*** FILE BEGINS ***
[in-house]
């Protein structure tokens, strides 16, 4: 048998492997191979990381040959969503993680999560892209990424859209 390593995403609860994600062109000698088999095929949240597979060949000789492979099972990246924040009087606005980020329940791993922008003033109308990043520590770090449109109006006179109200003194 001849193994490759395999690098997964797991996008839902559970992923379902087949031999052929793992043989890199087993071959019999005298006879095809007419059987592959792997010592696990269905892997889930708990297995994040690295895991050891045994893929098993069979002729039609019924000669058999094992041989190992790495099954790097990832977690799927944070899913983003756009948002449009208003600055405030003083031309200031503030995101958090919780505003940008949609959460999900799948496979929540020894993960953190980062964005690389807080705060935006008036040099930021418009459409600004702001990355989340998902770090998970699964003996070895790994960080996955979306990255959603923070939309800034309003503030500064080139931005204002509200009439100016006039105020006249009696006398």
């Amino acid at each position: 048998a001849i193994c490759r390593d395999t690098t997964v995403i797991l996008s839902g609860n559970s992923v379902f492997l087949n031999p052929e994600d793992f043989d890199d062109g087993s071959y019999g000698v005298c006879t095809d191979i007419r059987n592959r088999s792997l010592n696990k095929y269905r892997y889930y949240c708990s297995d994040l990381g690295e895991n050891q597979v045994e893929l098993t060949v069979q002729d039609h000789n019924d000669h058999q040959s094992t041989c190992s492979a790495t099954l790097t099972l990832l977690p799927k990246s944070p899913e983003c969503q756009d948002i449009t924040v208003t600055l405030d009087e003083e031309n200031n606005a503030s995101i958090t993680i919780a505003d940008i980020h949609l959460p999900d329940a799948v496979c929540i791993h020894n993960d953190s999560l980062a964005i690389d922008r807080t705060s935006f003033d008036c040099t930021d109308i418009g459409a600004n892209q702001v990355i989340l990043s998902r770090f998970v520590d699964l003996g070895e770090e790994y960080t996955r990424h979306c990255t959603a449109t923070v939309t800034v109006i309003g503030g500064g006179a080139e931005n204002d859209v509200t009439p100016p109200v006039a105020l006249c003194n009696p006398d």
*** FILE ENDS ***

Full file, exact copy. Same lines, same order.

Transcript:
[in-house]
């Protein structure tokens, strides 16, 4: 048998492997191979990381040959969503993680999560892209990424859209 390593995403609860994600062109000698088999095929949240597979060949000789492979099972990246924040009087606005980020329940791993922008003033109308990043520590770090449109109006006179109200003194 001849193994490759395999690098997964797991996008839902559970992923379902087949031999052929793992043989890199087993071959019999005298006879095809007419059987592959792997010592696990269905892997889930708990297995994040690295895991050891045994893929098993069979002729039609019924000669058999094992041989190992790495099954790097990832977690799927944070899913983003756009948002449009208003600055405030003083031309200031503030995101958090919780505003940008949609959460999900799948496979929540020894993960953190980062964005690389807080705060935006008036040099930021418009459409600004702001990355989340998902770090998970699964003996070895790994960080996955979306990255959603923070939309800034309003503030500064080139931005204002509200009439100016006039105020006249009696006398």
């Amino acid at each position: 048998a001849i193994c490759r390593d395999t690098t997964v995403i797991l996008s839902g609860n559970s992923v379902f492997l087949n031999p052929e994600d793992f043989d890199d062109g087993s071959y019999g000698v005298c006879t095809d191979i007419r059987n592959r088999s792997l010592n696990k095929y269905r892997y889930y949240c708990s297995d994040l990381g690295e895991n050891q597979v045994e893929l098993t060949v069979q002729d039609h000789n019924d000669h058999q040959s094992t041989c190992s492979a790495t099954l790097t099972l990832l977690p799927k990246s944070p899913e983003c969503q756009d948002i449009t924040v208003t600055l405030d009087e003083e031309n200031n606005a503030s995101i958090t993680i919780a505003d940008i980020h949609l959460p999900d329940a799948v496979c929540i791993h020894n993960d953190s999560l980062a964005i690389d922008r807080t705060s935006f003033d008036c040099t930021d109308i418009g459409a600004n892209q702001v990355i989340l990043s998902r770090f998970v520590d699964l003996g070895e770090e790994y960080t996955r990424h979306c990255t959603a449109t923070v939309t800034v109006i309003g503030g500064g006179a080139e931005n204002d859209v509200t009439p100016p109200v006039a105020l006249c003194n009696p006398d």